The Banks and the People
At a dinner attended by New England Bankers
New York City, NY
New England has represented a great deal in American history. It is not merely that there are located the home of the Pilgrim and Puritan, the tall monument on Bunker Hill and the bridge at Concord, or the old road to Ticonderoga, or the famous Charter Oak, or the home of Stark and of Pepperill, or the land of Roger Williams. Nor does New England hold merely by its great educational institutions, its manufacturing, its arts, and its commerce. The position of New England is determined more by what her people have done for the nation and for the world than by what they have done within the confines of their own six States.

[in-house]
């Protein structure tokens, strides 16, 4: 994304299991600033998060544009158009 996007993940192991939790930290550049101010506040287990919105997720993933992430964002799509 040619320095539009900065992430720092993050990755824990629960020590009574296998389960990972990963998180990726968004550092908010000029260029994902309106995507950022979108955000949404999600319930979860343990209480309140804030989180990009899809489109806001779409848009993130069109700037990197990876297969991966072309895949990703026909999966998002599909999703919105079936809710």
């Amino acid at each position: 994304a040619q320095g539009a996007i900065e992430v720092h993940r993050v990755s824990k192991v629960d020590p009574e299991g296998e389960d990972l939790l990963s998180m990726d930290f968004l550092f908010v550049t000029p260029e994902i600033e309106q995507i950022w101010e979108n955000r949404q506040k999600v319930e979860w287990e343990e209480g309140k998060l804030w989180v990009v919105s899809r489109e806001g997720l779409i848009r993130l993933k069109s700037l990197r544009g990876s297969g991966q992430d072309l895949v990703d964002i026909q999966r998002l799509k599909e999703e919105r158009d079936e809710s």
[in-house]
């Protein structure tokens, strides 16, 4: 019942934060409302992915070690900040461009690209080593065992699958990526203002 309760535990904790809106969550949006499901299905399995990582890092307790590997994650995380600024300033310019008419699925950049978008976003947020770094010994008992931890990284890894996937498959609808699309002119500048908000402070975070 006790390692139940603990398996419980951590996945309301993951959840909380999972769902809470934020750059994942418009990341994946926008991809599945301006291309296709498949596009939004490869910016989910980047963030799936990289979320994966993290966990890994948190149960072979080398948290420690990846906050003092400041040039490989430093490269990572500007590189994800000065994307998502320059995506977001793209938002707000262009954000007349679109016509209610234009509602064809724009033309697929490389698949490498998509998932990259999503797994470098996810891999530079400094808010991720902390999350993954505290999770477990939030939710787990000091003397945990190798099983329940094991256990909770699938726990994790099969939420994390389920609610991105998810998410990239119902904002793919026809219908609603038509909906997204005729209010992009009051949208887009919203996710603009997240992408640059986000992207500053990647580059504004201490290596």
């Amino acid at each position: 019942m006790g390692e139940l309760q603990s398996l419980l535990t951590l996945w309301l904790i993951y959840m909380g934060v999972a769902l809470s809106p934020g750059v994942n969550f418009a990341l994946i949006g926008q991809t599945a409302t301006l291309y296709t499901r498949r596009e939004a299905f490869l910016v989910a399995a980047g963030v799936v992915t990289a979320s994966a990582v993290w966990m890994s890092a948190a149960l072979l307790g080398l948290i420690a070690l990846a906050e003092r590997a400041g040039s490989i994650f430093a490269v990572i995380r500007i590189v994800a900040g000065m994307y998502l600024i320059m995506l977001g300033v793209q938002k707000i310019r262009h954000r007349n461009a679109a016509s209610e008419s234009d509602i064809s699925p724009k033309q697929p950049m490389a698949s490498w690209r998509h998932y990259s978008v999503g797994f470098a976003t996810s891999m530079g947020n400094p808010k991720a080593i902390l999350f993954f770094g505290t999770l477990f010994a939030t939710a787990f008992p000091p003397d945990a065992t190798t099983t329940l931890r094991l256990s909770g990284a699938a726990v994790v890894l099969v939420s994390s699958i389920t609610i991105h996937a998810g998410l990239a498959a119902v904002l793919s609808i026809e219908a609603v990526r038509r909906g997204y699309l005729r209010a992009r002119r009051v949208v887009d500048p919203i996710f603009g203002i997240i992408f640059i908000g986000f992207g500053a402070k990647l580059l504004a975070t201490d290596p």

This service has been both financial and personal. When the untamed regions of the nation were opened up for settlement, some of the best blood of New England streamed westward, and has made its mark broad and deep on the history of all the Western States, so that many of their representative men trace some connection to the northeast corner of the nation. The enterprise and business ability which here originated has played a leading part in the building of railroads which span the continent, the opening up of the mineral resources of the nation, the development of public utilities, and, in short, the making of our Western empire. All this has been a prodigious service, nobly performed, worthy of the sons of the Pilgrims and the Puritans. It has lent an untold strength to the guarantees of civilization.